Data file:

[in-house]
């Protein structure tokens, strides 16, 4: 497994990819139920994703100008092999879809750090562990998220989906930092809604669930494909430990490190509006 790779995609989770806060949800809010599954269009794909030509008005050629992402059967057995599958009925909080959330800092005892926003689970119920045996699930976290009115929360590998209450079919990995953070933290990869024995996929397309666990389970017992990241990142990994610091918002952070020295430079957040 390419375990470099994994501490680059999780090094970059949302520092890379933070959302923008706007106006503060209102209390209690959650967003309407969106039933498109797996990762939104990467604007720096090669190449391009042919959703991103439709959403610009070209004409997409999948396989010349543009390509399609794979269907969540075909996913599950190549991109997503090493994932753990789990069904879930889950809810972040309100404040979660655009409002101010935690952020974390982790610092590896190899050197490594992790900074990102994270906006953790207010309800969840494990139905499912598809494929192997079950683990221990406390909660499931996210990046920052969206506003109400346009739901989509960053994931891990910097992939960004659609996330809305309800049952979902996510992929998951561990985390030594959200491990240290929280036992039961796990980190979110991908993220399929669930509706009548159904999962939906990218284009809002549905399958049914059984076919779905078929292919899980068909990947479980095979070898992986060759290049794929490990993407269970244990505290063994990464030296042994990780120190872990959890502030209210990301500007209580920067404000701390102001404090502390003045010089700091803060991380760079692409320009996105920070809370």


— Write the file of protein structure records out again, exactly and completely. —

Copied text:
[in-house]
């Protein structure tokens, strides 16, 4: 497994990819139920994703100008092999879809750090562990998220989906930092809604669930494909430990490190509006 790779995609989770806060949800809010599954269009794909030509008005050629992402059967057995599958009925909080959330800092005892926003689970119920045996699930976290009115929360590998209450079919990995953070933290990869024995996929397309666990389970017992990241990142990994610091918002952070020295430079957040 390419375990470099994994501490680059999780090094970059949302520092890379933070959302923008706007106006503060209102209390209690959650967003309407969106039933498109797996990762939104990467604007720096090669190449391009042919959703991103439709959403610009070209004409997409999948396989010349543009390509399609794979269907969540075909996913599950190549991109997503090493994932753990789990069904879930889950809810972040309100404040979660655009409002101010935690952020974390982790610092590896190899050197490594992790900074990102994270906006953790207010309800969840494990139905499912598809494929192997079950683990221990406390909660499931996210990046920052969206506003109400346009739901989509960053994931891990910097992939960004659609996330809305309800049952979902996510992929998951561990985390030594959200491990240290929280036992039961796990980190979110991908993220399929669930509706009548159904999962939906990218284009809002549905399958049914059984076919779905078929292919899980068909990947479980095979070898992986060759290049794929490990993407269970244990505290063994990464030296042994990780120190872990959890502030209210990301500007209580920067404000701390102001404090502390003045010089700091803060991380760079692409320009996105920070809370």